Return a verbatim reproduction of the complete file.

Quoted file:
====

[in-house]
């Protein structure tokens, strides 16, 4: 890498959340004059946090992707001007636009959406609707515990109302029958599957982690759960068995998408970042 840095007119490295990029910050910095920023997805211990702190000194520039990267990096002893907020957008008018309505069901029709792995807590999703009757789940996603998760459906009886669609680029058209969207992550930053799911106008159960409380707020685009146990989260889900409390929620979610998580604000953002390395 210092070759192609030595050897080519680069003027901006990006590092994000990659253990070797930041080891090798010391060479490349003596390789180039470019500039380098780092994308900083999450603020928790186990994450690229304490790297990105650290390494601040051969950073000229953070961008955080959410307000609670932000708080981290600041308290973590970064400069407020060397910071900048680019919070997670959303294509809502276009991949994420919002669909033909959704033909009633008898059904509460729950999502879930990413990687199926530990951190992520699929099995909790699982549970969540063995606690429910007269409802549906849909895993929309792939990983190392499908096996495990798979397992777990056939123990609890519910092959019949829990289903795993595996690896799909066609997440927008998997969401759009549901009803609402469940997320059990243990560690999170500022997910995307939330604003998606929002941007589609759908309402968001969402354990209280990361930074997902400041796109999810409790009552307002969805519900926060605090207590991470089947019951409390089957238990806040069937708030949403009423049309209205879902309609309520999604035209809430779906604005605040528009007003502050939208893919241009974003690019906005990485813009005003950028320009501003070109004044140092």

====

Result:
[in-house]
């Protein structure tokens, strides 16, 4: 890498959340004059946090992707001007636009959406609707515990109302029958599957982690759960068995998408970042 840095007119490295990029910050910095920023997805211990702190000194520039990267990096002893907020957008008018309505069901029709792995807590999703009757789940996603998760459906009886669609680029058209969207992550930053799911106008159960409380707020685009146990989260889900409390929620979610998580604000953002390395 210092070759192609030595050897080519680069003027901006990006590092994000990659253990070797930041080891090798010391060479490349003596390789180039470019500039380098780092994308900083999450603020928790186990994450690229304490790297990105650290390494601040051969950073000229953070961008955080959410307000609670932000708080981290600041308290973590970064400069407020060397910071900048680019919070997670959303294509809502276009991949994420919002669909033909959704033909009633008898059904509460729950999502879930990413990687199926530990951190992520699929099995909790699982549970969540063995606690429910007269409802549906849909895993929309792939990983190392499908096996495990798979397992777990056939123990609890519910092959019949829990289903795993595996690896799909066609997440927008998997969401759009549901009803609402469940997320059990243990560690999170500022997910995307939330604003998606929002941007589609759908309402968001969402354990209280990361930074997902400041796109999810409790009552307002969805519900926060605090207590991470089947019951409390089957238990806040069937708030949403009423049309209205879902309609309520999604035209809430779906604005605040528009007003502050939208893919241009974003690019906005990485813009005003950028320009501003070109004044140092």